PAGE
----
Think About It: Endorse-less - KFVE, K5-Hawaii News, Weather and Sports

November 1, 2012

Think About It: Endorse-less

I find it disingenuous for news entities to tell you who to vote for. I think generally that news organizations should report the news, not be the news. Thus, you won't find me pontificating tonight about why this candidate is better than that one. By now, hopefully, you have glossed over enough information to make your own decisions. After all, you're at least 18-years old and decision-making is something you should be accustomed to, on your own.

There's something hypocritical when news organizations take on the air of neutrality in reporting the news when an in-house editorial board tells us who it thinks we should vote for. A factual explanation of what each candidate stands for is a better way of presenting information to the soon-to-be-voting public than a ringing endorsement in print or over the air.  After all, if I continue to follow your news organization, can I safely assume that your reporting will be based on facts, and not your resentment or happiness over who lost or who won? If most issues have two points of view, can I be sure to get a fair assessment of issues when you've already told me which side you favor? It's sad that too often nowadays various news media are perceived to blatantly swing one way or the other. When I want slanted opinions, I just ask a relative or a neighbor; I get what I expect. But under the banner of journalism and fact and information-sharing, too many media blow-hards aim to shock or share simply to draw a larger audience than the competition. It's pandering and showcases their insincere front as a supposed news organization. Gathering opinions is one thing. Sharing in-house opinions and calling it news is false advertising.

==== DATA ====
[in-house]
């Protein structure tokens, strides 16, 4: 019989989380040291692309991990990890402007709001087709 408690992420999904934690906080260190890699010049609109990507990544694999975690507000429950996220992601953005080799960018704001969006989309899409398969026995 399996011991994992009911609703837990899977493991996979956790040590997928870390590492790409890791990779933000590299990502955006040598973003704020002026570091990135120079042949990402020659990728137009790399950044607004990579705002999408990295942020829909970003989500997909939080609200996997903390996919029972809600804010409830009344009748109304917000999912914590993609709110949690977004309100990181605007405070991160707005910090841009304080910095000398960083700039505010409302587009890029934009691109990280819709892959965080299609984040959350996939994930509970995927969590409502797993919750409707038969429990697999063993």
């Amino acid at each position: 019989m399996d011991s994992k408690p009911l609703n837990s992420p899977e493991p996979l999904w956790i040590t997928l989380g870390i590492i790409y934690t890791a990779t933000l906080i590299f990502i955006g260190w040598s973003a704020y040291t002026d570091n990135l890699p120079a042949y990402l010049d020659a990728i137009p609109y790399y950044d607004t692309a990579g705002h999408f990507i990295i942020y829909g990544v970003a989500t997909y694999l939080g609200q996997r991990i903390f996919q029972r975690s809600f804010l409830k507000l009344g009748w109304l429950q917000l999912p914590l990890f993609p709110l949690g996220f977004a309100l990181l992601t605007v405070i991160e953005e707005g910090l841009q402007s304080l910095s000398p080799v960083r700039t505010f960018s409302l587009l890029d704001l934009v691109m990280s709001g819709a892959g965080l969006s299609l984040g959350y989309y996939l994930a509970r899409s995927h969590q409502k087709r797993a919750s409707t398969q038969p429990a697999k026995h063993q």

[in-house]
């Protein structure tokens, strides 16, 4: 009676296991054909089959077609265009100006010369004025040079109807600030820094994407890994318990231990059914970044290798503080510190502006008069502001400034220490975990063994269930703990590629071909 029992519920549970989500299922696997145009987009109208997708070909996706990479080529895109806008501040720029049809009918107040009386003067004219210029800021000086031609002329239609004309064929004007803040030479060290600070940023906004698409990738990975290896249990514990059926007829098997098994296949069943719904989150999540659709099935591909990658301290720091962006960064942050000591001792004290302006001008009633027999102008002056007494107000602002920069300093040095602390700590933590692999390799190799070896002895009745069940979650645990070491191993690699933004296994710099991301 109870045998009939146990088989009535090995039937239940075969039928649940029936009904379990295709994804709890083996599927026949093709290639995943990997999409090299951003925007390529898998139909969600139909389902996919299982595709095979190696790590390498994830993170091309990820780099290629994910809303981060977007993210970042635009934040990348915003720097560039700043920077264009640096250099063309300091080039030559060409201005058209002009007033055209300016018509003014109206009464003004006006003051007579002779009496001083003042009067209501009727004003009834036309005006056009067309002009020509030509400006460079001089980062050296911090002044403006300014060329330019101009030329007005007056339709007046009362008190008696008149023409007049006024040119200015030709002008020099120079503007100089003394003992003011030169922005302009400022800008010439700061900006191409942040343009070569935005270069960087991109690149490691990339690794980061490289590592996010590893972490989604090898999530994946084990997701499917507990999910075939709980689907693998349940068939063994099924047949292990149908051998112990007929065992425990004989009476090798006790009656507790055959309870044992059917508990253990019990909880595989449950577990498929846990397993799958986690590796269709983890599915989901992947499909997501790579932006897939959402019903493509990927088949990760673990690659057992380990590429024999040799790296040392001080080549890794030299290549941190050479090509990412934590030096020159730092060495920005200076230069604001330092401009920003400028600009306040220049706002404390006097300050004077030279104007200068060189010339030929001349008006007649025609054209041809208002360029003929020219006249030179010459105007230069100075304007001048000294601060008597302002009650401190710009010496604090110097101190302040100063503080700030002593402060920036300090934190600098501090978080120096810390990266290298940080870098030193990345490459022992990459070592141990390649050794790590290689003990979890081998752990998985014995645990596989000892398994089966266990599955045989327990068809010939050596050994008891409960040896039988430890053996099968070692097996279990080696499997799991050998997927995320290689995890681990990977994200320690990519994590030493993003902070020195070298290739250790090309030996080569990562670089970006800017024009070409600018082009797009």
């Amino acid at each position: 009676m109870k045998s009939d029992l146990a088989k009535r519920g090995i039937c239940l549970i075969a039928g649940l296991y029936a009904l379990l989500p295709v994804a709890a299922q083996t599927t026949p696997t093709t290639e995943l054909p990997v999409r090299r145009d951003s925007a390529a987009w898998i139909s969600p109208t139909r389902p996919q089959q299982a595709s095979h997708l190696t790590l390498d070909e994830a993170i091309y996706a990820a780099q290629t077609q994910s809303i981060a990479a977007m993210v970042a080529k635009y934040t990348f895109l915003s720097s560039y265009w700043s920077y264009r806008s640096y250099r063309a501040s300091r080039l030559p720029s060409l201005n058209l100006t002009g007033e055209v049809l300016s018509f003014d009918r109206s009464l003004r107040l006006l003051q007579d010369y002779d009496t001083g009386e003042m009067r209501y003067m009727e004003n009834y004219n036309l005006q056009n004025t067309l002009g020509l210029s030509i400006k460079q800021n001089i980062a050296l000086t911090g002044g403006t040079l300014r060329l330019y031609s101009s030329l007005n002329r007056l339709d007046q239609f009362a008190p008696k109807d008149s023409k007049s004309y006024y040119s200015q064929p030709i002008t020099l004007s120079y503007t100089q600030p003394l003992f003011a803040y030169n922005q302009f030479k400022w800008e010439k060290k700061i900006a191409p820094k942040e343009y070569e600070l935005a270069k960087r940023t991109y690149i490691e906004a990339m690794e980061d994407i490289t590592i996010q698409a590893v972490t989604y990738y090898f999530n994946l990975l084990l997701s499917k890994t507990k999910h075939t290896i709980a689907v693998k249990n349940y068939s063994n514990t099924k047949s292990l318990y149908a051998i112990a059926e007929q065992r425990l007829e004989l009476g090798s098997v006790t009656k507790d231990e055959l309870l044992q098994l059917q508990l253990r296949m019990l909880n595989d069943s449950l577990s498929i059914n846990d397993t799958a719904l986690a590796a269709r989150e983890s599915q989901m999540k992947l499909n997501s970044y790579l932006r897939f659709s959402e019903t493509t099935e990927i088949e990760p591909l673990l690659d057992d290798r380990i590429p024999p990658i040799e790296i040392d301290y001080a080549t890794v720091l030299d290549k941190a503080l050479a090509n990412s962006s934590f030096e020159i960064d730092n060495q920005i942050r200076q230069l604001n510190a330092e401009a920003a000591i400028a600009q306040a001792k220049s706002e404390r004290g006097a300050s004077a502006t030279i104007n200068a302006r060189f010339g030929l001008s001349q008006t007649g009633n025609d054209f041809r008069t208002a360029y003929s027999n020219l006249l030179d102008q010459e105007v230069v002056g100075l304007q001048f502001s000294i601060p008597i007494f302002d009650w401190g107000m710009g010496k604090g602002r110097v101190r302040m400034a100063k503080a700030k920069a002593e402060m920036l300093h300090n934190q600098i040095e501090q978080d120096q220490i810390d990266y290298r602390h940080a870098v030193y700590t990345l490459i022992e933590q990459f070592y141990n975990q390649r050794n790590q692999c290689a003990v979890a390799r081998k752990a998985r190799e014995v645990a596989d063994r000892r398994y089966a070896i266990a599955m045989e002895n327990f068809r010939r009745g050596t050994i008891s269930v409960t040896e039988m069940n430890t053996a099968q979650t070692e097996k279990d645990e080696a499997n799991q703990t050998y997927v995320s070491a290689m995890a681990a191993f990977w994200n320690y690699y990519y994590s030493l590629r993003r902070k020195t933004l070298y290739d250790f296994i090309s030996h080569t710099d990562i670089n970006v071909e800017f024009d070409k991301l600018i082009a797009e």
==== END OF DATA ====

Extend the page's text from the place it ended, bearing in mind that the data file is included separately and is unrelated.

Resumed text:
A recent joint MIT/Stanford study of the effect of newspaper and electronic media endorsements found that the potential voter was more likely to be impacted by a media endorsement based on his or her own feeling of the media source's ideological bent- did it tend to be perceived as leaning left or right. Endorsements are often information shortcuts for some people, and that's a shame. Bottom line- make up your own mind, get the facts by Tuesday, and then make your decision based on what you think is best for you and us. And then vote. Think about it…

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